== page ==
The World Bank wants a stricter regulation for Philippine casinos

"Loopholes must be closed," said Rogier van den Brink, World Bank lead economist.

All casinos in the Philippines must be covered by anti-money laundering legislation, said the World Bank.

The Philippines.- Today (Monday) the World Bank said The Philippines must make sure casinos are covered by anti-money laundering legislation.

The Asian country is currently in the eye of the storm, after the stolen funds from the Bangladeshi central bank ended up in Manila. A Philippine panel is conducting a probe to clarify how US$81 million hacked in February from the New York Federal Reserve account of Bangladesh’s central bank wound up with two casinos and a junket operator in the Philippines in one of the biggest cyber heists in history. So far, part of the funds has been recovered by the government.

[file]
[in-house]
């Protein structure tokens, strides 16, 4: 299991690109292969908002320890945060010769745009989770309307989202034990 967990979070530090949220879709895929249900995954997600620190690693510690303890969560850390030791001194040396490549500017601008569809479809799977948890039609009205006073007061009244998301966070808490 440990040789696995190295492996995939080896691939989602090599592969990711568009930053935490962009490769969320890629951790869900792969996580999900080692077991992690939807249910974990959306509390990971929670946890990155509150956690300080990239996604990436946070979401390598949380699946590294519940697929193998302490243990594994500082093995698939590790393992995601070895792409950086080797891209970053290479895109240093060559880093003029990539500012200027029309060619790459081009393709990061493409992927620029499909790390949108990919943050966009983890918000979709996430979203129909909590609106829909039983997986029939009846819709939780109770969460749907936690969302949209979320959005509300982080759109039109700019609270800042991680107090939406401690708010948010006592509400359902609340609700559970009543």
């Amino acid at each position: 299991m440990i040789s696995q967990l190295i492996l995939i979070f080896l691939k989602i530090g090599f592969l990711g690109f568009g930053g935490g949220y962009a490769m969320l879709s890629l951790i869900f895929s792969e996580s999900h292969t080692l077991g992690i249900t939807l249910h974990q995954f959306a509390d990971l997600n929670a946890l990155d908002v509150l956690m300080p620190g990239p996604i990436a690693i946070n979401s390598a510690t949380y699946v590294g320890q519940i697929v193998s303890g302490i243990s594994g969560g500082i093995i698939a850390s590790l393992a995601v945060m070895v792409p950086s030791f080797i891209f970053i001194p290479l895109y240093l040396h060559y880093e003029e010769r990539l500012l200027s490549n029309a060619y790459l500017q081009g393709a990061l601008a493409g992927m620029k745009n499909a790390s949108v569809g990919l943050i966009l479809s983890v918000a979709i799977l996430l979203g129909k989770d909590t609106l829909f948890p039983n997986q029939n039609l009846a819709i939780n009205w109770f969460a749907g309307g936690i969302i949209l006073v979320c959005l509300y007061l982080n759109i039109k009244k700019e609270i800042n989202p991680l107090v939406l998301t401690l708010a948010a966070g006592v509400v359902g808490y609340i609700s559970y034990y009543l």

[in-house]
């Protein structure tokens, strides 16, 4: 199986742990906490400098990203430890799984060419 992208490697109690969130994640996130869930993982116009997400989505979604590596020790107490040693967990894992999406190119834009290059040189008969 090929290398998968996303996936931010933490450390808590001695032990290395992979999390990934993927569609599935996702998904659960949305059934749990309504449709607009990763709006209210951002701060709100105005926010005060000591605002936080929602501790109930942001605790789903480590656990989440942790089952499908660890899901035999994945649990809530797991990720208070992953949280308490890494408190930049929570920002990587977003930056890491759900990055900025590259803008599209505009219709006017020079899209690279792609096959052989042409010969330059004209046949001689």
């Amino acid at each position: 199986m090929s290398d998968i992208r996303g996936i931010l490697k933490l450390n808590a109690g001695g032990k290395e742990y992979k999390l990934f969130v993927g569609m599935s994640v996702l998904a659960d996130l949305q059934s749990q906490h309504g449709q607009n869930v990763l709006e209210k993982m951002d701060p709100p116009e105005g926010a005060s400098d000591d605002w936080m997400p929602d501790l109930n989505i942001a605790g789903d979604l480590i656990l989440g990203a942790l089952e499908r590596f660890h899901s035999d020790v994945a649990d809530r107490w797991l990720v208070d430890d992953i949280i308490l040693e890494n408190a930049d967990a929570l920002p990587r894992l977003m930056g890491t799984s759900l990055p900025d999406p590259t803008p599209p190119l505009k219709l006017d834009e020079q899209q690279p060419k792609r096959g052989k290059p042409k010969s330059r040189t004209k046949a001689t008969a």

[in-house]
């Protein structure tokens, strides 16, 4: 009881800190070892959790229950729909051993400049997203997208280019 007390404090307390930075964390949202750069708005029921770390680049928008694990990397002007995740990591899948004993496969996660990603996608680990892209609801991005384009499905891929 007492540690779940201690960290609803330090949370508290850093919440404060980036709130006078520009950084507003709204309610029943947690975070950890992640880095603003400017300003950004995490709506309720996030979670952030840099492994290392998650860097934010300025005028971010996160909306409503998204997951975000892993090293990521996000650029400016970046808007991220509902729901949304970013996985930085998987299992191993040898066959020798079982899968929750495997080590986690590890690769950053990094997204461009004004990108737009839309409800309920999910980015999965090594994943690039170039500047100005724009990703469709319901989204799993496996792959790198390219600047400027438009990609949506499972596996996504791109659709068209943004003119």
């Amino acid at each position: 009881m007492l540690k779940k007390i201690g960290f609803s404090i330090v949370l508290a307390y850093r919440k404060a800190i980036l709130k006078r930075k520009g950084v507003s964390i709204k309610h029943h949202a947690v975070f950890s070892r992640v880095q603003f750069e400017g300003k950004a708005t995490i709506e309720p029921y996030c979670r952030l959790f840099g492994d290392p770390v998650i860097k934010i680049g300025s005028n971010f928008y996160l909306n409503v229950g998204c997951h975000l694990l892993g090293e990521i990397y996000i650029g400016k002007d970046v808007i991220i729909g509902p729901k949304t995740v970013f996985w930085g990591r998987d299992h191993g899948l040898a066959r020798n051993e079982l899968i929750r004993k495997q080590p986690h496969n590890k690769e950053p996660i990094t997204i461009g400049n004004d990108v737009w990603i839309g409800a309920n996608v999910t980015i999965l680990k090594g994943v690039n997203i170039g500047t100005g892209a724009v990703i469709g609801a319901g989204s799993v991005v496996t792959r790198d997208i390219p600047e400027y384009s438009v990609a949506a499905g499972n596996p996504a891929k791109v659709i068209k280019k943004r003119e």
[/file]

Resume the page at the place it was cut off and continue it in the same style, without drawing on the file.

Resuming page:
World Bank lead economist Rogier van den Brink declared in Manila:”Reforms should be made, for instance, in making sure that casinos are included (in the anti-money laundering law).” The enactment of the anti-money laundering law in 2001 was a good start, added van den Brink, but the Philippines ought to “keep reforming it so that you are sure these untoward effects will not materialise.”

Furthermore, Karl Kendrick Chua, World Bank senior country economist reiterated the bank’s recommendation to ease the Philippines’ bank secrecy laws as a way to combat money laundering and identify tax evaders.

In February 2013, the Philippines was up against a deadline to amend its Anti-Money Laundering Act and get itself off the “grey list” of a global watchdog. However, legislators were arguing over whether to include casinos under the legislation or not and ultimately decided against gambling facilities being covered by anti-money laundering laws.